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What is your cold water red line, measured in Celsius?

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knotwindy
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Re: What is your cold water red line, measured in Celsius?

Postby knotwindy » Tue Nov 23, 2021 11:54 pm

I gonna differ here
I don’t judge it by temperature
I want;
Sunshine
Relatively steady wind
Good waves or dead flat

2 out of 3, And yes, I’m spoiled
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Re: What is your cold water red line, measured in Celsius?

Postby iriejohn » Wed Nov 24, 2021 7:31 pm

Flyboy wrote:
Tue Nov 23, 2021 2:33 am
. Below 6 C air temp starts to get unappealing.
Agree. If my fingers with gloves on still go numb (and that's in about 5-6C) then I can't be arsed. Would instead rather wrap up warm and ride my FS MTB.

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Re: What is your cold water red line, measured in Celsius?

Postby JakeFarley » Wed Nov 24, 2021 8:02 pm

120 deg. F or 48 deg. C. (air temp. + water temp.). I'm older and get cold easily. I now use a 4/3 wetsuit. In my younger windsurfing days I used to use 100 deg. F. Had many days where my hands, face and feet were numb afterwards (I hate wearing gloves and booties).

Also, after your session you have to beware of hypothermia as you are not generating as much heat from exertion as when you are kiting.

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Re: What is your cold water red line, measured in Celsius?

Postby Slappysan » Wed Nov 24, 2021 8:24 pm

I wear a a good 6/5/4 suit, 7 mm booties and 5 mm lobster gloves. I don't use a specific temp but instead just do shorter sessions when it's colder.

This session was -3 degC air and 6 degC water (but the slushy parts of the water were more like 1 degC), I only lasted about 45 min.


Always plan for the swim, not the kite.
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Re: What is your cold water red line, measured in Celsius?

Postby geir » Thu Nov 25, 2021 12:44 am

Slappysan wrote:
Wed Nov 24, 2021 8:24 pm
I wear a a good 6/5/4 suit, 7 mm booties and 5 mm lobster gloves. I don't use a specific temp but instead just do shorter sessions when it's colder.

This session was -3 degC air and 6 degC water (but the slushy parts of the water were more like 1 degC), I only lasted about 45 min.


Always plan for the swim, not the kite.
Best answer. Think we’ve tried everything up here in Iceland and what Slappysan said is what we’ve settled on in the wintertime. That and a stripped out caravan with a 4kw Webasto blower as a changing room :)

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Re: What is your cold water red line, measured in Celsius?

Postby Hugh2 » Thu Nov 25, 2021 2:18 am

We kited today in east central Illinois, nice Southerly wind around 20-25 knots so on 9 and 10m kites. Water and air both about 10C. Short session as inevitably even with neoprene gloves and booties my hands get very cold and painful (arthritic to boot) and my feet get numb. I was warm otherwise with a 3mm shorty under my 3/4 wetsuit. Final session of the local season for me, next week off to Cape Town instead.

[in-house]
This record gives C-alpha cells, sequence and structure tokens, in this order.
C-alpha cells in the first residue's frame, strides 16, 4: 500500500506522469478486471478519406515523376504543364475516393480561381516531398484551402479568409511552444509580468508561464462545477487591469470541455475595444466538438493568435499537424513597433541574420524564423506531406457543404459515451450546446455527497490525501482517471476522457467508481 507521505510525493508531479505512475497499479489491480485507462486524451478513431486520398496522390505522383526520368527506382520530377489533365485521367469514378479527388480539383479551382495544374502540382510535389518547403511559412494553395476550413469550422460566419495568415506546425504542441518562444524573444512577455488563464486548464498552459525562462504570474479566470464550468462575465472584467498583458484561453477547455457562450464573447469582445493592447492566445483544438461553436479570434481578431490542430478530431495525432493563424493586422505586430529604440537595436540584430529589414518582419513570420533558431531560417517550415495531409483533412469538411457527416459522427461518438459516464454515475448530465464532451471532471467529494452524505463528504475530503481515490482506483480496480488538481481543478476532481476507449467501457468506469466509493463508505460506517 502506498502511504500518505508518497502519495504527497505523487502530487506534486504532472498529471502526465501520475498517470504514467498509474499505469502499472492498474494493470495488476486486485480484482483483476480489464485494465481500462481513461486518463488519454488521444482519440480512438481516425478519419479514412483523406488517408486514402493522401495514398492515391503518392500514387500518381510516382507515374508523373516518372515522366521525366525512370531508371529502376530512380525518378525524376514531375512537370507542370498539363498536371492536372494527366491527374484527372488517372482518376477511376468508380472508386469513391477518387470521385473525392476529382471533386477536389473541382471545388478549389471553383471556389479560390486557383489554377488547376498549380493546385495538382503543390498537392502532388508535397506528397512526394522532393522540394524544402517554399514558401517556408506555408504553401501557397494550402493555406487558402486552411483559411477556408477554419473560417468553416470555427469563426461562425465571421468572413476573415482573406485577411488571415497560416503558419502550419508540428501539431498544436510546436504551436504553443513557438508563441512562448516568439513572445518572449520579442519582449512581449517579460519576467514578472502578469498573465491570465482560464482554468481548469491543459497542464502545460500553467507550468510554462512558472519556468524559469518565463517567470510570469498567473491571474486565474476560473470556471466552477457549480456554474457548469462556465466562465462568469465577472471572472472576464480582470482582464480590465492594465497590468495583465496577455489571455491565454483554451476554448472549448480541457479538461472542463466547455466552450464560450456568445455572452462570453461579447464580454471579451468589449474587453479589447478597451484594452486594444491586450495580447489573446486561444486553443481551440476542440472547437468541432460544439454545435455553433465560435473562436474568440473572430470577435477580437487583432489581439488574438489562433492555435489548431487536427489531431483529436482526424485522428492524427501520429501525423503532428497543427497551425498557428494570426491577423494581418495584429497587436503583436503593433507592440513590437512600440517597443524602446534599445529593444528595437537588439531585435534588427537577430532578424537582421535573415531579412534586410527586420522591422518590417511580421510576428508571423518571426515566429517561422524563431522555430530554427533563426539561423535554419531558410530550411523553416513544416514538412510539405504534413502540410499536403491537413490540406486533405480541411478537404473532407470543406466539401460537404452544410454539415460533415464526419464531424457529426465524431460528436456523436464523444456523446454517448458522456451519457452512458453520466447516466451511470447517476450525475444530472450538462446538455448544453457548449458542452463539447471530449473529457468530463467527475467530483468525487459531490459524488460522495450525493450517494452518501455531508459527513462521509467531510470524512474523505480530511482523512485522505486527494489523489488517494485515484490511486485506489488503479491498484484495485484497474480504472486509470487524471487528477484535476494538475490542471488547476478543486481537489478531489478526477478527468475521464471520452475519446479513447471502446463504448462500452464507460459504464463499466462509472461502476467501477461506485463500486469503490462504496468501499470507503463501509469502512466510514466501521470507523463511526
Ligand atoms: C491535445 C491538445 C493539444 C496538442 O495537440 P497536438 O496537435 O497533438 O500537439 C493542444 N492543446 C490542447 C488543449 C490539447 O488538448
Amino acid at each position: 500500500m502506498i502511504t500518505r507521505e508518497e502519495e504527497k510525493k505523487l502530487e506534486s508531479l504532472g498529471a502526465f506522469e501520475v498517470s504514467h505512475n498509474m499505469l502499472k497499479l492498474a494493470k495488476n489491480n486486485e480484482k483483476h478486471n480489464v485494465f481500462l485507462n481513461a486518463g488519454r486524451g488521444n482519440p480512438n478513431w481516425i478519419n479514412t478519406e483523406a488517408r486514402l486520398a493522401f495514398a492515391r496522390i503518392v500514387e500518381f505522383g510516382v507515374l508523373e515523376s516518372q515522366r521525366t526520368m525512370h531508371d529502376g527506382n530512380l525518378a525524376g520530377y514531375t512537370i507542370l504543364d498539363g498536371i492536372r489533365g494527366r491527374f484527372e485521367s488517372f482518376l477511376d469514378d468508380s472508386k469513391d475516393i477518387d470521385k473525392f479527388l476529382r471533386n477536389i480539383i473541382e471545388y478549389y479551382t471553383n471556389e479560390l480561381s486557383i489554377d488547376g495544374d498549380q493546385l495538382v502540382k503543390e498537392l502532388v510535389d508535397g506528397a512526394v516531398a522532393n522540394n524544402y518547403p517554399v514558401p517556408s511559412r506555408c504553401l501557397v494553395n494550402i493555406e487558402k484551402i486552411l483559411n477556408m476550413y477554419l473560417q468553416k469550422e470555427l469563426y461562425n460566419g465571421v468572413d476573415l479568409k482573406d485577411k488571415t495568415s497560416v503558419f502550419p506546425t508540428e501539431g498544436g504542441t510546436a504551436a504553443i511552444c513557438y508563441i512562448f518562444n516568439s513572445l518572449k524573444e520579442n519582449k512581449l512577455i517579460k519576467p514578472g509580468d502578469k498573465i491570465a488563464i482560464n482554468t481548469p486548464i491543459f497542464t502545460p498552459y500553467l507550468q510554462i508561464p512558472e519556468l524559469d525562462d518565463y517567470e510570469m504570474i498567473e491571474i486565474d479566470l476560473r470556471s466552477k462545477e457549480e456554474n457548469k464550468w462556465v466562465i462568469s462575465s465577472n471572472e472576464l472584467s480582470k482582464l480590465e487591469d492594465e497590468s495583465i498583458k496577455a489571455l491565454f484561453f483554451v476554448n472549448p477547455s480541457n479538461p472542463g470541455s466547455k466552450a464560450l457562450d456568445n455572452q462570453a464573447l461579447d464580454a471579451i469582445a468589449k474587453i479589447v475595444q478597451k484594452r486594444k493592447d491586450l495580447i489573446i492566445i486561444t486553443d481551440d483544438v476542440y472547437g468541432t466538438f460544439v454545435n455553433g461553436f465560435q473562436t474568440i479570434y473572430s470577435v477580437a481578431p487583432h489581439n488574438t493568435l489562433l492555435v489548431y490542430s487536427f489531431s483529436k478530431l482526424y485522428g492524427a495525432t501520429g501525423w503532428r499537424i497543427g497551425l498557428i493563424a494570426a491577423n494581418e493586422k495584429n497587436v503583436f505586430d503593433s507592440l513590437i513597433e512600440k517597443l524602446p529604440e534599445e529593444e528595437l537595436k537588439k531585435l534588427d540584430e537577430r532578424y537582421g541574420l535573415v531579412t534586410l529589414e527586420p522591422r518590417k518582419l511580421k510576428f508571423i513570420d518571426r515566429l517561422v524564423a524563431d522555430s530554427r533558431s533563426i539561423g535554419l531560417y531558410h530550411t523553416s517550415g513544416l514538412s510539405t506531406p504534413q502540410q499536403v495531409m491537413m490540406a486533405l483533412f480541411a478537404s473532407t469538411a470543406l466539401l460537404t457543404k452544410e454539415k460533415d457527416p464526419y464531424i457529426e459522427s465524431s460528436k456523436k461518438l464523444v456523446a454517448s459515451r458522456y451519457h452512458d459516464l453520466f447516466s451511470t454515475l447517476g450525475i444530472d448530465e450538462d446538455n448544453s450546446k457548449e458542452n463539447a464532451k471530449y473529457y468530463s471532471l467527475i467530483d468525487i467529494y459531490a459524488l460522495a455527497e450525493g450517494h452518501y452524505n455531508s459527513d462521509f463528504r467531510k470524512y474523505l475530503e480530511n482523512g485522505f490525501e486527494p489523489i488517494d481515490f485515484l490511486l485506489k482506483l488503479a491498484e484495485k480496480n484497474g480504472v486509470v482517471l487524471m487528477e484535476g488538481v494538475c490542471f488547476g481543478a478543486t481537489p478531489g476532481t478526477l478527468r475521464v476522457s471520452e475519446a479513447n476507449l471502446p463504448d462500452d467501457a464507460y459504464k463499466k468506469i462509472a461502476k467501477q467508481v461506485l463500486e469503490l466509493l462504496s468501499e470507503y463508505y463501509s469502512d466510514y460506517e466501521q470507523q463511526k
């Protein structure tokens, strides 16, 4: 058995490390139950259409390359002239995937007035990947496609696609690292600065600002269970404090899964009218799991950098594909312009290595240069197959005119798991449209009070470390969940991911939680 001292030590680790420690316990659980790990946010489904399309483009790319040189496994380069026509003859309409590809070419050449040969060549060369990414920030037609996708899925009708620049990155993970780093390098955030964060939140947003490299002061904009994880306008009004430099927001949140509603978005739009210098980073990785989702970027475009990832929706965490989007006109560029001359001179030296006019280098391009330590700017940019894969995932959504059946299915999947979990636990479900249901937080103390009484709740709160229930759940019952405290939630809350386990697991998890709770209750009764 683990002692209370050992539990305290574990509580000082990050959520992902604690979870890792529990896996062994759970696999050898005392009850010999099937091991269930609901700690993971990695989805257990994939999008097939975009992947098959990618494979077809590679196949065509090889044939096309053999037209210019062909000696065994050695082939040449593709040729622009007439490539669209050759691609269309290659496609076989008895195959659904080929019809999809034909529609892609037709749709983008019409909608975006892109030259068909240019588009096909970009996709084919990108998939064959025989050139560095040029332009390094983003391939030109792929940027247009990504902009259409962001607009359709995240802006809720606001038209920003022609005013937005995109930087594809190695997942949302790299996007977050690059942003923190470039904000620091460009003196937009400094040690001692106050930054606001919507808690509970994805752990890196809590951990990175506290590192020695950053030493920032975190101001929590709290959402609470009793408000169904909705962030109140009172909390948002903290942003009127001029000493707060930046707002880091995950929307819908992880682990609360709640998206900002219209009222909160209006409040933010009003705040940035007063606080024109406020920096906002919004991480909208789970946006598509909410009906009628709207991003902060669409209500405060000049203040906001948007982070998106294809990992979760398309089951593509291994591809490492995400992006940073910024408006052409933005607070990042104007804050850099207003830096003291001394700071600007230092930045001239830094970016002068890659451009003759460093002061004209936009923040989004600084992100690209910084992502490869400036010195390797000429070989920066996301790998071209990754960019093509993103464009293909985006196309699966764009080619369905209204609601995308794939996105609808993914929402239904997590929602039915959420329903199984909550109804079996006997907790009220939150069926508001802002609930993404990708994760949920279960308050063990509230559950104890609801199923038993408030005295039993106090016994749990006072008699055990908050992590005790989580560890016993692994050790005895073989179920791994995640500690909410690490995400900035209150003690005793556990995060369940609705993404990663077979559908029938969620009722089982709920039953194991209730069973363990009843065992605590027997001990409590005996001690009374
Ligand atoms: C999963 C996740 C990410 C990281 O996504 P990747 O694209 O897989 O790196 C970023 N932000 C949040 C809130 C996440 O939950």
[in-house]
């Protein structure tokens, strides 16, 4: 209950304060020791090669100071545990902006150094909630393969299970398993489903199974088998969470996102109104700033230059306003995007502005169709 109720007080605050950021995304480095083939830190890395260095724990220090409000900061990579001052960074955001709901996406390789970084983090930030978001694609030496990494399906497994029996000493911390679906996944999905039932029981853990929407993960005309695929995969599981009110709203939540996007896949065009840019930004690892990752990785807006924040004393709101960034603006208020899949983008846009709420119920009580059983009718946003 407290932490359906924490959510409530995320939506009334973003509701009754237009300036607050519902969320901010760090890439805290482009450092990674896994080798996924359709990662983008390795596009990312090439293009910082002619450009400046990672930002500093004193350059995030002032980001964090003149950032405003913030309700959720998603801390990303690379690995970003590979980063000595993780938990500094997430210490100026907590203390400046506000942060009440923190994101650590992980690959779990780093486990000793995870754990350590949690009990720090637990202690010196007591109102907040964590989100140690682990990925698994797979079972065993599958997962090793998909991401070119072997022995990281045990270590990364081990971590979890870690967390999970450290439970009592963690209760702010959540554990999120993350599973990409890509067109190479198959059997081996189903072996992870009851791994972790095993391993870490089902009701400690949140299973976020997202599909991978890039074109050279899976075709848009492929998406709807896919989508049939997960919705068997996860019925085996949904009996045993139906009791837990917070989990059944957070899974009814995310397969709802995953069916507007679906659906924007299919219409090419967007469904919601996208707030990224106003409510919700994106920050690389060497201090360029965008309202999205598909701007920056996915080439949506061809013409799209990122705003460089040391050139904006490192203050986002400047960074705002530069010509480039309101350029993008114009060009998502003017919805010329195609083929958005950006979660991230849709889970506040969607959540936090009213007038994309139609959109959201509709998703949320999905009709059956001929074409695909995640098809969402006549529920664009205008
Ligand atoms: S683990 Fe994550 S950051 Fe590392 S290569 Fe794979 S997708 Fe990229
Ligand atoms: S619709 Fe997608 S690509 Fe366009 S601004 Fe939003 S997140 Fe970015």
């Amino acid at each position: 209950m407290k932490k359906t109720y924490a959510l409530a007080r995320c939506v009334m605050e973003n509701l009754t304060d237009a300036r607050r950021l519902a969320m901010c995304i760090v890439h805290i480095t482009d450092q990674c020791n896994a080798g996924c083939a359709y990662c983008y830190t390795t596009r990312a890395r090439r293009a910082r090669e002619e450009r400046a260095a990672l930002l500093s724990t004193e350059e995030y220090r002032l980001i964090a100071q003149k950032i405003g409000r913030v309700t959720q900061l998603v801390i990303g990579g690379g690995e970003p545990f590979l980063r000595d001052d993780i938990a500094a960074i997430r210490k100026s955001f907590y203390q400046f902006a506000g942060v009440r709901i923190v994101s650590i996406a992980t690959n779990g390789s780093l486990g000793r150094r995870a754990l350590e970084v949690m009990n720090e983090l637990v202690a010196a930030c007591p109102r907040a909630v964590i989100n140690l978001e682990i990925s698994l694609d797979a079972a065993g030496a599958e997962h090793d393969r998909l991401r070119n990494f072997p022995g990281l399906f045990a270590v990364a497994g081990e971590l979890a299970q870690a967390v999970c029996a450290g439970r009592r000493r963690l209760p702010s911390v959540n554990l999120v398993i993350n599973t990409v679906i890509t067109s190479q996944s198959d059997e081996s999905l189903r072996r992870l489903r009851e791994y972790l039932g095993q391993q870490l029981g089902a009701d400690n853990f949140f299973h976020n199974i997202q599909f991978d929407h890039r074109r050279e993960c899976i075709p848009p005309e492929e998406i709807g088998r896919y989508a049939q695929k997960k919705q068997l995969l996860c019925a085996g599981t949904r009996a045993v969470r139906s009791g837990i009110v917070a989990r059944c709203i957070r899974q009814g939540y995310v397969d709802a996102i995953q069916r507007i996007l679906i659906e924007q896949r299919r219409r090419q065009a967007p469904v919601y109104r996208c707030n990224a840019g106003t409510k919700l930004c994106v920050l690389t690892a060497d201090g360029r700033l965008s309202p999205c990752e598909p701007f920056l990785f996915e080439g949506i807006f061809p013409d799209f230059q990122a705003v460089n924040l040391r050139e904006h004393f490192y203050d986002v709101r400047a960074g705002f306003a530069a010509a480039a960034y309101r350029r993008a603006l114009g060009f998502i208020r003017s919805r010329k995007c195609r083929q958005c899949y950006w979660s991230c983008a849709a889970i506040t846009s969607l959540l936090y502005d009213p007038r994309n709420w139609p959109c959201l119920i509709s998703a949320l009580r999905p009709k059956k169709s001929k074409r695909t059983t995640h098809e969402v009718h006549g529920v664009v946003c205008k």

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Re: What is your cold water red line, measured in Celsius?

Postby Flyboy » Thu Nov 25, 2021 2:38 am

Foiling session today on Lake Erie. Water 9 C, air 8 C. 5/4 wetsuit with 2mm vest underneath, 2mm gloves, 3mm booties, PFD with a neoprene hoodie on top. I was perfectly warm while kiting. Little unpleasant face-planting. I've noticed that when you come off a foil you often fall face first in a way that results in some water flushing into the opening in a front zip suit.

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Re: What is your cold water red line, measured in Celsius?

Postby Onda » Thu Nov 25, 2021 11:54 am

What most of us here seem to ignore is the danger of low temperatures and an equipment failure, leaving you swimming in cold water (too) far out at sea.
Even if you feel comfortable in low temps, no one will be able to swim for longer than very few minutes in 5 °C water (unless you wear an offshore rescue suit maybe). Don´t forget this!
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Re: What is your cold water red line, measured in Celsius?

Postby jumptheshark » Thu Nov 25, 2021 3:13 pm

Loads of us have had a cold long swim to drive that point home! Like Slappy says. Dress for the swim, not the ride.

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Re: What is your cold water red line, measured in Celsius?

Postby bkkite » Thu Nov 25, 2021 7:36 pm

I definitely take the cold temperatures into account. I mostly ride the coldest days at the safest spot near me thats shallow, and you don't ride too far from land.

Here's some tips I put together on cold weather gear that might be helpful to some


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